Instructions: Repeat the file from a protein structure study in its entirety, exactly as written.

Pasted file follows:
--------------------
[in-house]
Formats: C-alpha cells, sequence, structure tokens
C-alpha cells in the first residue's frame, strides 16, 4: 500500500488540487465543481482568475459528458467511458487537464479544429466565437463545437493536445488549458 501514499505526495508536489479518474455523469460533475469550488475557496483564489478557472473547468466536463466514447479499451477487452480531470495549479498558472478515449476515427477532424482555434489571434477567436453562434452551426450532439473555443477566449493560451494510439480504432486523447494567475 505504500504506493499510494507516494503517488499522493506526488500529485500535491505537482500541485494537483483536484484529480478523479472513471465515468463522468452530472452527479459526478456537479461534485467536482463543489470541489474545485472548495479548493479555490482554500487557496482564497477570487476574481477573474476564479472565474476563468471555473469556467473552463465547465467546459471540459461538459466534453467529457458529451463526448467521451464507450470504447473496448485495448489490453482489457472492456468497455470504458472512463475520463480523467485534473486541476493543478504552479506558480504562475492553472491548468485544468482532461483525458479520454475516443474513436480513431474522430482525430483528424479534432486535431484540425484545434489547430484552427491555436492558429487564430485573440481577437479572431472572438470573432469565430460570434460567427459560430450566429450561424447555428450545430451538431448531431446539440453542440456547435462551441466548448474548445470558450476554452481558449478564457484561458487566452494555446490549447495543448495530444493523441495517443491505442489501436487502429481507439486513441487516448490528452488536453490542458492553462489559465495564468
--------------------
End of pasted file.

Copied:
[in-house]
Formats: C-alpha cells, sequence, structure tokens
C-alpha cells in the first residue's frame, strides 16, 4: 500500500488540487465543481482568475459528458467511458487537464479544429466565437463545437493536445488549458 501514499505526495508536489479518474455523469460533475469550488475557496483564489478557472473547468466536463466514447479499451477487452480531470495549479498558472478515449476515427477532424482555434489571434477567436453562434452551426450532439473555443477566449493560451494510439480504432486523447494567475 505504500504506493499510494507516494503517488499522493506526488500529485500535491505537482500541485494537483483536484484529480478523479472513471465515468463522468452530472452527479459526478456537479461534485467536482463543489470541489474545485472548495479548493479555490482554500487557496482564497477570487476574481477573474476564479472565474476563468471555473469556467473552463465547465467546459471540459461538459466534453467529457458529451463526448467521451464507450470504447473496448485495448489490453482489457472492456468497455470504458472512463475520463480523467485534473486541476493543478504552479506558480504562475492553472491548468485544468482532461483525458479520454475516443474513436480513431474522430482525430483528424479534432486535431484540425484545434489547430484552427491555436492558429487564430485573440481577437479572431472572438470573432469565430460570434460567427459560430450566429450561424447555428450545430451538431448531431446539440453542440456547435462551441466548448474548445470558450476554452481558449478564457484561458487566452494555446490549447495543448495530444493523441495517443491505442489501436487502429481507439486513441487516448490528452488536453490542458492553462489559465495564468